Although we’re heading to Vienna, this must be a German train. It’s obvious the second I step onboard: the posh seats, the plastic tables, the service menu, the reading lights, the onboard television, the electrical outlet, the hard plastic luggage racks, the LCD display alerting you to the name of the next station and expected arrival time. If all this weren’t enough to give it away, the train does something I haven’t seen any train do in the fifty days since I’ve been travelling, not in Turkey, Bulgaria, Serbia or Hungary.
The train leaves the station EXACTLY ON TIME.
Off: to Vienna this time, a short three hour trip. Christ, is there any more wonderful sensation than that of being on a train as it slowly increases velocity out of the station? Possibly the feeling of being on a boat as it casts off its moorings. Or that sudden orgasmic eruption of acceleration that comes as an aircraft takes off. I’ve never sat on the top of a rocket as its mains fire and begins its long ascent into orbit, but I’m excited to try it.
I wept bitter tears at the thought of leaving the beauty that is Budapest. I’d known beauty like that existed in the world, known, but forced myself to forget, because if we knew how beautiful the world is we would be constant slaves to beauty, we’d be lotus eaters, gorging ourselves on the wonder and glory that the Chain Bridge, los Torres del Paine, the Hagia Sophia, the Parthenon, the Aegean. If we knew the beauty that awaits us we would all weep as I did last night every damn minute we’re stuck in a fucking cubicle. We forget because we have to if we want to earn daily bread.
But one thing, brothers and sisters: somedays, we AWAKEN. We awaken to beauty and truth and reality, and this awareness is its own blessing and its own curse. For one thing, it leads one to rhapsodize philosophic like an asshole for hours on end.
[Ed note: Thanks. We’ve noticed.]
[Auth note: Fuck you. Who’s writing this blog, anyway?]
[Ed note: Apparently someone with a split personality…]
I don’t know what beauty awaits us in Vienna, brothers and sisters. I can’t believe it could compare with the incomparable glory that was Budapest (Go. Drop what you’re doing. Divorce your wife, quit your job, give the kids up for adoption, abandon everything and GO, you motherfuckers, even if it costs you everything, if you have to live in poverty the rest of your life). But I would not have guessed Budapest could be what it was, nor that Novi Sad would have the world’s most beautiful women,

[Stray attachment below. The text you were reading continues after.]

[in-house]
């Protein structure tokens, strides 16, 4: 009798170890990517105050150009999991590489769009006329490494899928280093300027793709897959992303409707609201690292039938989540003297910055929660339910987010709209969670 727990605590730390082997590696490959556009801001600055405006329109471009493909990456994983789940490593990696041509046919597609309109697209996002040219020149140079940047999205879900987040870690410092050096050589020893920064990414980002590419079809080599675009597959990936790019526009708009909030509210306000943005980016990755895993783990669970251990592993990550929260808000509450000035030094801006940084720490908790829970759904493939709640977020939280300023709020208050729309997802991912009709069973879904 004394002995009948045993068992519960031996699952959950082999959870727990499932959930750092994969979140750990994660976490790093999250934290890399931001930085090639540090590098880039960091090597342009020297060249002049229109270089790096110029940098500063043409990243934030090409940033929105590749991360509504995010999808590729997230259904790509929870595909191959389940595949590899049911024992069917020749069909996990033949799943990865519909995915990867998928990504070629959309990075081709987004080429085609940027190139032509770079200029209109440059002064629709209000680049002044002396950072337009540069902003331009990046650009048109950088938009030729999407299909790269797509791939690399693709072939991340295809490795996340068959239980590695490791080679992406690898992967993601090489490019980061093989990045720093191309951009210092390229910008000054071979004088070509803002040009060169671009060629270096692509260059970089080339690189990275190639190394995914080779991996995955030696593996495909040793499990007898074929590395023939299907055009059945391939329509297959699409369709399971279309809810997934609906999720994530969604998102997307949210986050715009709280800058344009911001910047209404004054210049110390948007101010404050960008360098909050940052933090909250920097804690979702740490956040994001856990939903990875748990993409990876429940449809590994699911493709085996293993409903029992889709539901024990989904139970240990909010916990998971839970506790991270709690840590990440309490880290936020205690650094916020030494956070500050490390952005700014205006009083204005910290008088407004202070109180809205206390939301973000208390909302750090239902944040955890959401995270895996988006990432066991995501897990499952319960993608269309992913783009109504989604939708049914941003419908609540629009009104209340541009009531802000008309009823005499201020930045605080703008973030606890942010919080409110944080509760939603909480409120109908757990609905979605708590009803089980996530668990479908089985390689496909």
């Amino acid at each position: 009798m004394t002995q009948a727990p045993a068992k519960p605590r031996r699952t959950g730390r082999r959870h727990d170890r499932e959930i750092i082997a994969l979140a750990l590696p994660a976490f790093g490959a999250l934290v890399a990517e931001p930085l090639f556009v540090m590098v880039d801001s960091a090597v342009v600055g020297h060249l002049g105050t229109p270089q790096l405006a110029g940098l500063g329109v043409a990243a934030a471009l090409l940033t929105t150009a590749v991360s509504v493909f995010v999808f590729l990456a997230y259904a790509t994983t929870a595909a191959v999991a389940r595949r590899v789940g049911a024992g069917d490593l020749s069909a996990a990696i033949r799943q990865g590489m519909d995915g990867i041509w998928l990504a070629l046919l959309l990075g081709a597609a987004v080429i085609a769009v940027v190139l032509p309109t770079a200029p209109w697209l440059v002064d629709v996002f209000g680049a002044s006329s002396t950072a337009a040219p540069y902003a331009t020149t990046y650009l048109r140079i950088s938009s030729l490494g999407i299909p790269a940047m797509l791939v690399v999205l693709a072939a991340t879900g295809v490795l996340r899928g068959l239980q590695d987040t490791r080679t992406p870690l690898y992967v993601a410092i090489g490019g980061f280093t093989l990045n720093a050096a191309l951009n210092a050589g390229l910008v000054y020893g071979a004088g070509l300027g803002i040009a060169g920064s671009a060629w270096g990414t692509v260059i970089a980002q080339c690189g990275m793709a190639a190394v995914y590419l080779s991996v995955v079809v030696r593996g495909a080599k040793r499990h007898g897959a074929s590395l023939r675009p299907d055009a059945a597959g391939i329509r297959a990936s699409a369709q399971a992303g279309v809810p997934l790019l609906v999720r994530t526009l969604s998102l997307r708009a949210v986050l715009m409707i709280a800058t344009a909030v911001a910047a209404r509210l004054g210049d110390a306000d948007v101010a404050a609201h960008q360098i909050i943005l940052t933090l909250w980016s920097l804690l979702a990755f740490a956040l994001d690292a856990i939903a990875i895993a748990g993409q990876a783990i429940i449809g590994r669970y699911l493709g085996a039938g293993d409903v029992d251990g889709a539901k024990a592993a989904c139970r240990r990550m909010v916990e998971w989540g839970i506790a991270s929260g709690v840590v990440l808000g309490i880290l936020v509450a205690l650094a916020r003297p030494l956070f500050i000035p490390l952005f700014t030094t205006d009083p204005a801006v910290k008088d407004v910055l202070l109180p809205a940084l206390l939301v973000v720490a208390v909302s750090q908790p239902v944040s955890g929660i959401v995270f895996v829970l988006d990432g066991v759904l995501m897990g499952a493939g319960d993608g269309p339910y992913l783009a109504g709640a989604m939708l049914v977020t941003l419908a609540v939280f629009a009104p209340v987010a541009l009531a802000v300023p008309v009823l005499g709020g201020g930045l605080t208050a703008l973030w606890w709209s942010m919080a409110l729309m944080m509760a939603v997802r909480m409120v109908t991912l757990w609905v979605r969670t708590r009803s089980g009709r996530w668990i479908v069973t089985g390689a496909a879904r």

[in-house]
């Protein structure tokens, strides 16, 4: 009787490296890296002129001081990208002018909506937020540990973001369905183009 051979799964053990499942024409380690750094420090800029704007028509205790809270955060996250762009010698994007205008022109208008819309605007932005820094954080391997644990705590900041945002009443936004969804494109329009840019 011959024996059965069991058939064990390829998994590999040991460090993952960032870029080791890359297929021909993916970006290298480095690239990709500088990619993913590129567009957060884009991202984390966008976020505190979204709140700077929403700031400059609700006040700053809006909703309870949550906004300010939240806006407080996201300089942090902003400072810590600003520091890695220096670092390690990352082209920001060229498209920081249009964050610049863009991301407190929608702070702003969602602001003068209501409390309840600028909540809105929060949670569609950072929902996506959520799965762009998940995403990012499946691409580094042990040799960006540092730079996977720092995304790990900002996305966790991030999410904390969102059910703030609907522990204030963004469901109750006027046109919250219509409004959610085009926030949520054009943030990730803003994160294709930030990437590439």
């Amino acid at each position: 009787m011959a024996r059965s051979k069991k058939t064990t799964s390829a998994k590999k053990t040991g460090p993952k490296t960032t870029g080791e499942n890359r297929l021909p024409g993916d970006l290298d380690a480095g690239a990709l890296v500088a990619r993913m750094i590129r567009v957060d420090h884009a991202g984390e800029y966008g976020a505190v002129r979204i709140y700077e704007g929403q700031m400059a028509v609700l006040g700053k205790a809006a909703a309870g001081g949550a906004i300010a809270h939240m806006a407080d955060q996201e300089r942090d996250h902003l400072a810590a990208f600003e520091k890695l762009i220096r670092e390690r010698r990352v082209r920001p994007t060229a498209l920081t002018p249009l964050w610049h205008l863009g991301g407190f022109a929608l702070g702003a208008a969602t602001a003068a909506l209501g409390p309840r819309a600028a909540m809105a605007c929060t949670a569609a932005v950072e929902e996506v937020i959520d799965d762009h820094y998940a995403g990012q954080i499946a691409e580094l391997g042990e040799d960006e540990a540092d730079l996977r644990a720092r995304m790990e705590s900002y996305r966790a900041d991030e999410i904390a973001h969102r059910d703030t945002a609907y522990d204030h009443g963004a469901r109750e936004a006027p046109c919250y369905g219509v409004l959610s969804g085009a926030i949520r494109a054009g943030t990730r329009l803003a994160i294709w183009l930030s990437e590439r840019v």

They tore down the statue of Stalin first thing when the Soviet troops left. Sawed it down at the ankles, leaving only the boots, which remain, collosal boots that greet you as you enter Memento Park, Budapest’s collection of Communist-era statues. Altogether fitting to see this place now, in the summer of 2009, the 20th anniversary of Hungarian independence from Soviet rule. And of course, I’ve forgotten my camera. The statues are all of a type: square-jawed Soviet supermen grasping hands with noble, but inferior, Hungarian laborers. Steely-eyed men with hands raised pointing the way toward a bright utopian future of torture, land confiscation and forced industrialization. I’m sure the official story was that the Hungarian people spontaneously erected the statues in thanks to their Russian brethren for helping them cast off the yoke of German occupation and put on the yoke of Russian occupation. Given the seething hatred for the Russians you can hear coming from the tour guide’s voice, a hatred apparent in almost every guidebook, every document about the Communist past, it really is an impressive feat of restraint that the Hungarians didn’t immediately destroy these statues. But they view this place as a memorial to a dark age of slavery and repression, a time that they forget only at their own peril, a past that must be preserved and remembered because to forget is to become slaves again, to be conquered again. And that is something the Hungarians will never allow. They are the most fiercely democratic people I’ve met, the most rabidly free. They fight tyrrany with every weapon in their arsenal, with irony, wit, remembrance, creativity.